Finally, the executive summary and final thoughts chapter will supply a résumé of the main points as well as some personal impressions regarding the topic of the thesis.

2. Review of Literature

The following four chapters will provide a summary of literature on the topics of supervision and auditing, the Basel II framework, the current supervisory situation in Austria and the BAWAG case.

2.1. Supervision & Auditing

This chapter delivers a brief introduction into the subjects of supervision and auditing. Section one entails the most relevant facts about supervision, such as the contrasting approaches towards supervision, its influence on the regulation and stability of financial systems as well as the key supervising authorities and their competences. Moreover, this part also includes a comparison of the so-called “integrated versus sectored supervision” and a brief analysis of the central bank’s role in supervision. Section two focuses on the trends and issues in supervision, whereas the last section (section three) highlights the essentials of auditing related to the cooperation with supervising authorities.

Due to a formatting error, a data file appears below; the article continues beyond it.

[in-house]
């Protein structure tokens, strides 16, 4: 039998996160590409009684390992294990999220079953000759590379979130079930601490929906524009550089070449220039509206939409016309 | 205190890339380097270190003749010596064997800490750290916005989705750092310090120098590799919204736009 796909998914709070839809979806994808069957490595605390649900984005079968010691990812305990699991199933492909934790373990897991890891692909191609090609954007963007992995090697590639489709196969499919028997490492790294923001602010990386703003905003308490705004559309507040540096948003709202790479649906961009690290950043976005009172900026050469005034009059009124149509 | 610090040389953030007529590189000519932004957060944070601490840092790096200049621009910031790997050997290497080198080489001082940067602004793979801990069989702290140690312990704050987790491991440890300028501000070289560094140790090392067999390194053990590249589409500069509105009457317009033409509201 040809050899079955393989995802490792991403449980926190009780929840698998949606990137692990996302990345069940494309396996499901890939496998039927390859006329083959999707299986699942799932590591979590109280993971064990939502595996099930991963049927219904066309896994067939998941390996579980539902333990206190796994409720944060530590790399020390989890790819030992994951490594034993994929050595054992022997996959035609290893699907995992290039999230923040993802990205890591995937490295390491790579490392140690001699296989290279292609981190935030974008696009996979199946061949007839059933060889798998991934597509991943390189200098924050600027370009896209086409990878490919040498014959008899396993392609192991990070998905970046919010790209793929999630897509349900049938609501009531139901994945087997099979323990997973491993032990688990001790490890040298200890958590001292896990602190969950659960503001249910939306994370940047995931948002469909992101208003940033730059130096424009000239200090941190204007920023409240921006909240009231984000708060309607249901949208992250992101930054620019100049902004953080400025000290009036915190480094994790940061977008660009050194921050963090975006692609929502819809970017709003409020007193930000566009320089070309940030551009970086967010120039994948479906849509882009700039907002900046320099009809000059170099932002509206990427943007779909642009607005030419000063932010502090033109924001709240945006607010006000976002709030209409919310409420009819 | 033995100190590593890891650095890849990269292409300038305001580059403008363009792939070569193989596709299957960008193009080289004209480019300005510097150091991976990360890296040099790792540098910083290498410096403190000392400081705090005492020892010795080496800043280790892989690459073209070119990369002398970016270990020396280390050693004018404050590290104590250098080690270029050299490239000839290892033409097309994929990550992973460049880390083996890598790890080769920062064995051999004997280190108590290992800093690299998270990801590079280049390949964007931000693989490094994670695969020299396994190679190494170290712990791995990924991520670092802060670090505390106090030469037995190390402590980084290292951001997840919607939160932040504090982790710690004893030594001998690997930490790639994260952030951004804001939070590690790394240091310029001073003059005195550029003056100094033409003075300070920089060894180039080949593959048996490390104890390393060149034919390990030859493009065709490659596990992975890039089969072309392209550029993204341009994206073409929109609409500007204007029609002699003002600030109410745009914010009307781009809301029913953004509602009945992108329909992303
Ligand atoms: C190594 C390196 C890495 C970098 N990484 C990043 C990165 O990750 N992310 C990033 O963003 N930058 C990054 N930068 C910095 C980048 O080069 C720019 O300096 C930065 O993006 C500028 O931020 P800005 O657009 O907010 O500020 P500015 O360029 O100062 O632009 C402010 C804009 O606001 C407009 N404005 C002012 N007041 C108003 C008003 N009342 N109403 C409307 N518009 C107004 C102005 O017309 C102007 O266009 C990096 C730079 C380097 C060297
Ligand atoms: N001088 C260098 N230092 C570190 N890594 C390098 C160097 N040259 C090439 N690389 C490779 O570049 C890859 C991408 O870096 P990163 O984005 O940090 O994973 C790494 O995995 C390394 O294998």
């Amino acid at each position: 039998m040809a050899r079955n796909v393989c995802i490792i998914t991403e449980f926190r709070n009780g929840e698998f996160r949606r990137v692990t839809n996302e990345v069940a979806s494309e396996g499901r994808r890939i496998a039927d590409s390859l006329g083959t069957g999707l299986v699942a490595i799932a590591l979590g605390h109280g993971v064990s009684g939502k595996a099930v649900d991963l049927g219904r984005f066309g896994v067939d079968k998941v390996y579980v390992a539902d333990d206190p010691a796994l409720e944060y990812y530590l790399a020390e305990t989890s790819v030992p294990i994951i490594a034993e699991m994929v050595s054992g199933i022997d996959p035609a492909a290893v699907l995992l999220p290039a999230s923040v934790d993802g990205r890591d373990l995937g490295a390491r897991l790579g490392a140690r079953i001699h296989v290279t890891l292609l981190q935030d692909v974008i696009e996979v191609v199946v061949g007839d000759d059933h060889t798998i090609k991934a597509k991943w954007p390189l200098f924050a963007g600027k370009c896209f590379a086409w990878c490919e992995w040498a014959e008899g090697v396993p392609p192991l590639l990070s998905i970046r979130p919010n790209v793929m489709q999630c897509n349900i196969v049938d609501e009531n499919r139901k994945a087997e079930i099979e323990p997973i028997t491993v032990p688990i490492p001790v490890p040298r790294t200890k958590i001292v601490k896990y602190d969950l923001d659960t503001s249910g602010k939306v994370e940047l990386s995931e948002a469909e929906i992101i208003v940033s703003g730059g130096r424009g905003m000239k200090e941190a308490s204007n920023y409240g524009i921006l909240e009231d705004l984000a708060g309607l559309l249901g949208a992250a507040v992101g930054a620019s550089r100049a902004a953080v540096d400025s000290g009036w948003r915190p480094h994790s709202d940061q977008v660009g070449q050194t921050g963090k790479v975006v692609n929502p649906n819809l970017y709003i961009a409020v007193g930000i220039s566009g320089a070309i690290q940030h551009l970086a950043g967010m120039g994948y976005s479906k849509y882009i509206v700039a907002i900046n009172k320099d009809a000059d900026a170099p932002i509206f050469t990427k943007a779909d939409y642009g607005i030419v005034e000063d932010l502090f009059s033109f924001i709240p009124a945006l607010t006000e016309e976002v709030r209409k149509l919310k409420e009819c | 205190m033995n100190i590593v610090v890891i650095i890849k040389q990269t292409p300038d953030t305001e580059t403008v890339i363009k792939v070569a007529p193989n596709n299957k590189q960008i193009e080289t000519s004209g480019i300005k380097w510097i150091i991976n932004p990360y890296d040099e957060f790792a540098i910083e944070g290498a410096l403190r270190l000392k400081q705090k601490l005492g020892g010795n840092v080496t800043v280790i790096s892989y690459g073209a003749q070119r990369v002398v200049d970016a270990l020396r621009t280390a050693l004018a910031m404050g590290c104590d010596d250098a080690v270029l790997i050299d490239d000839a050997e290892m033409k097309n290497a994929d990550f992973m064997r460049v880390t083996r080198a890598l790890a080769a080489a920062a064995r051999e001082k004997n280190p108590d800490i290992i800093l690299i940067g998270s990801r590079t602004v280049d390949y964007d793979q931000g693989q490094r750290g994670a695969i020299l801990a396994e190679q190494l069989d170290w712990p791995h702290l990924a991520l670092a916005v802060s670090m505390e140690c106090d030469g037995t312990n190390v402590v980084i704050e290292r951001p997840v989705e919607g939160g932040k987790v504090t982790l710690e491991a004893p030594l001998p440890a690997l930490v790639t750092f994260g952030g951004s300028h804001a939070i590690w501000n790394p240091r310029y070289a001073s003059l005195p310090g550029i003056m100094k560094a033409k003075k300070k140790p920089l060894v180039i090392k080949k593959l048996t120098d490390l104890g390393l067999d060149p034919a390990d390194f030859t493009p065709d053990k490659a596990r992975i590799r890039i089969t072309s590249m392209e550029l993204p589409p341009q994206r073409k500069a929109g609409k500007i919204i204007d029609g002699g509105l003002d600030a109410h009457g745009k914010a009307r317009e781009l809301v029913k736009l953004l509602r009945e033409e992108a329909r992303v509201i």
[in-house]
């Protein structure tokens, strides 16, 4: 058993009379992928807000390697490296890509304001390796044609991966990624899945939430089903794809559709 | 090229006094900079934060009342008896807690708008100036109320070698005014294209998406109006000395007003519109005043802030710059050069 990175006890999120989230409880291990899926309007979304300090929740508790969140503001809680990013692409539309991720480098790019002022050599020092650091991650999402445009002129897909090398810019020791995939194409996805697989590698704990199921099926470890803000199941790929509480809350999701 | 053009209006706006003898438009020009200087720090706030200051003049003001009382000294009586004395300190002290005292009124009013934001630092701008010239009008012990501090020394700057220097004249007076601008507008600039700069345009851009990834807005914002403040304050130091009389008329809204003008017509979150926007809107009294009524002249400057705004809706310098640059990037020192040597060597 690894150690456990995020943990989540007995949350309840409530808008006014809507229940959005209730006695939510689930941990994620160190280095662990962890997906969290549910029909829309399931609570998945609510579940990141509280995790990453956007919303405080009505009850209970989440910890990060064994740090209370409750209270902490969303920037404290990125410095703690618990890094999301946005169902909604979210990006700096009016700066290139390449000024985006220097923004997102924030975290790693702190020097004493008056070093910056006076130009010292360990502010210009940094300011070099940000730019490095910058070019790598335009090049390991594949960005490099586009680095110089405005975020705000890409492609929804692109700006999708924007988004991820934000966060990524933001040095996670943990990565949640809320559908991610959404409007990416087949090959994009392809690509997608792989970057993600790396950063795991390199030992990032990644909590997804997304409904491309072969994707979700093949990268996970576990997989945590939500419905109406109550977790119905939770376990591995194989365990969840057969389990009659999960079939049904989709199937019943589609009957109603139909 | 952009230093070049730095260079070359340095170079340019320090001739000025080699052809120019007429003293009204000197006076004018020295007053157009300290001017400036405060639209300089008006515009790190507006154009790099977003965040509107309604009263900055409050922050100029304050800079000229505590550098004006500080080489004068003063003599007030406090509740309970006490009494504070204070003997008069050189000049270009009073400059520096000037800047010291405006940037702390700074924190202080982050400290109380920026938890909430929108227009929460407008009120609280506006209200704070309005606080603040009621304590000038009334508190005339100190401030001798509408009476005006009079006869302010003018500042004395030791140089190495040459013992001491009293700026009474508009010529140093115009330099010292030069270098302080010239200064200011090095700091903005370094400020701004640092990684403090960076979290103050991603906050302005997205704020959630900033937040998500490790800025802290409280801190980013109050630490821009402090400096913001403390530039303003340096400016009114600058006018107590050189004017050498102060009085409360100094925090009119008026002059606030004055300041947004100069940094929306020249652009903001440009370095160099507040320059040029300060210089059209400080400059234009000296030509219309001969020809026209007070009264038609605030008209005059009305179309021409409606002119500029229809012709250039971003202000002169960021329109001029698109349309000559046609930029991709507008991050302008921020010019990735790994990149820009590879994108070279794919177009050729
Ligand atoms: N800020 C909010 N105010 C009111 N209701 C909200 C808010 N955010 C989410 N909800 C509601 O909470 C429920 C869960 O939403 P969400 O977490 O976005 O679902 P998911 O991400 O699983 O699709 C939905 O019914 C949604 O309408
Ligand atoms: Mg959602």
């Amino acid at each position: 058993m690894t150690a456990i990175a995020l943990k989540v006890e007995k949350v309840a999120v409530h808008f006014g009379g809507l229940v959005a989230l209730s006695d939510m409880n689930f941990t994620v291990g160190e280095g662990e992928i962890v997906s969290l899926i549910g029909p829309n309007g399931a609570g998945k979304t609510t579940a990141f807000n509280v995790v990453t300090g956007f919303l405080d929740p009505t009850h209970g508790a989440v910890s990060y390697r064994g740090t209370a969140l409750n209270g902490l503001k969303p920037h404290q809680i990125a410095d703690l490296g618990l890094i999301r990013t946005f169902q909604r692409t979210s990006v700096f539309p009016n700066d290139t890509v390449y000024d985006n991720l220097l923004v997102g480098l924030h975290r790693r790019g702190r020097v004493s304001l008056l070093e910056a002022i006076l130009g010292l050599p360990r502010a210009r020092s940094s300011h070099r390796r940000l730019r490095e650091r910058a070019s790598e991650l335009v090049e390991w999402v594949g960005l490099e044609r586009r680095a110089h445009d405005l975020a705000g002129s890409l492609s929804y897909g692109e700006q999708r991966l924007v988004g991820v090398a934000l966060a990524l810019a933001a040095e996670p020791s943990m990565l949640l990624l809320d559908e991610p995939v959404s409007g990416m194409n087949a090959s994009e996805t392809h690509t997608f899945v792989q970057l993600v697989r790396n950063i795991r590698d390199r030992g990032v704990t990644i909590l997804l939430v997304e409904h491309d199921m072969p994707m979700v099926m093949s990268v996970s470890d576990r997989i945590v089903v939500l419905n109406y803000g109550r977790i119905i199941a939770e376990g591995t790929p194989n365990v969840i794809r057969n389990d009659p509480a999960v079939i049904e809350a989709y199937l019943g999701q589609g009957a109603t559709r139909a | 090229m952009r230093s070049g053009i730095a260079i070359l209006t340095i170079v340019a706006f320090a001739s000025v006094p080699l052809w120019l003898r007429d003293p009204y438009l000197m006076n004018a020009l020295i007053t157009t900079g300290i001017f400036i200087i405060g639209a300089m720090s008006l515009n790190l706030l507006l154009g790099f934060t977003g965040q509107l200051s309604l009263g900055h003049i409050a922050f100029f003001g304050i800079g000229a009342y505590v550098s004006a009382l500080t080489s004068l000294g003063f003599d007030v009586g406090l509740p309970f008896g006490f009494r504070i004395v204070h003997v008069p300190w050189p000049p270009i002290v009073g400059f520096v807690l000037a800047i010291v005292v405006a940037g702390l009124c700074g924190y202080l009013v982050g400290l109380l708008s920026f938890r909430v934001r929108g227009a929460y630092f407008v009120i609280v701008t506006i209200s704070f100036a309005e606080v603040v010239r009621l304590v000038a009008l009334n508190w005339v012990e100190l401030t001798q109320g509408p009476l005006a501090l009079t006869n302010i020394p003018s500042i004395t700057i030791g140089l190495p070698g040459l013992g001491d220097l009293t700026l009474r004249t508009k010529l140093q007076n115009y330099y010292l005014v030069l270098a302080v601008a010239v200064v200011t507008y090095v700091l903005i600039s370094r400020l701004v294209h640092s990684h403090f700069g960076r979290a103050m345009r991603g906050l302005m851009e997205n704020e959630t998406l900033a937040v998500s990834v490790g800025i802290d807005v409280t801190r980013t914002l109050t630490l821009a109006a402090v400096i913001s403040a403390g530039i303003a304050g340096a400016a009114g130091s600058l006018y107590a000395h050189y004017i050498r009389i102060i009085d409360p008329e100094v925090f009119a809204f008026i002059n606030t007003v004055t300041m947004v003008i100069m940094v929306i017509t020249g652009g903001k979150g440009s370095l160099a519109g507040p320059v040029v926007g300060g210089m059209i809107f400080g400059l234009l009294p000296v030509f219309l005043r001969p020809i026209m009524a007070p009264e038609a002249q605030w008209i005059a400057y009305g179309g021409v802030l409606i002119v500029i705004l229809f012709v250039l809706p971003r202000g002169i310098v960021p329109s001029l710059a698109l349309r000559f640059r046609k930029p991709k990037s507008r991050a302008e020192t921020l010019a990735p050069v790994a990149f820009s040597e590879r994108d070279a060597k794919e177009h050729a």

2.1.1. Supervision – a short introduction

“When banking or, more generally, financial systems temporarily break down or operate ineffectively, the ability of firms to obtain funds necessary for continuing existing projects and pursuing new endeavors is curtailed”[29]. This statement clearly indicates the importance and the need for proper regulations and supervision of the banking sector. Therefore, it is little surprising that the banking sector is among the most vigorously regulated industries.

As discussed by Barth et al.[30], such regulations do not necessarily exercise a positive influence upon financial markets. They argue for instance, that countries where regulations prohibit banks to participate in other business segments of the financial market appear to have less stable financial systems. This point of view is supported by Hellmann et al.[31] who believe that since numerous changes in prudential regulation have taken place, “[…] financial crises have become more frequent”[32]. However, other economists[33] claim the opposite, namely that deregulations lead to a higher systematic risk due to the increased competition after the liberalization.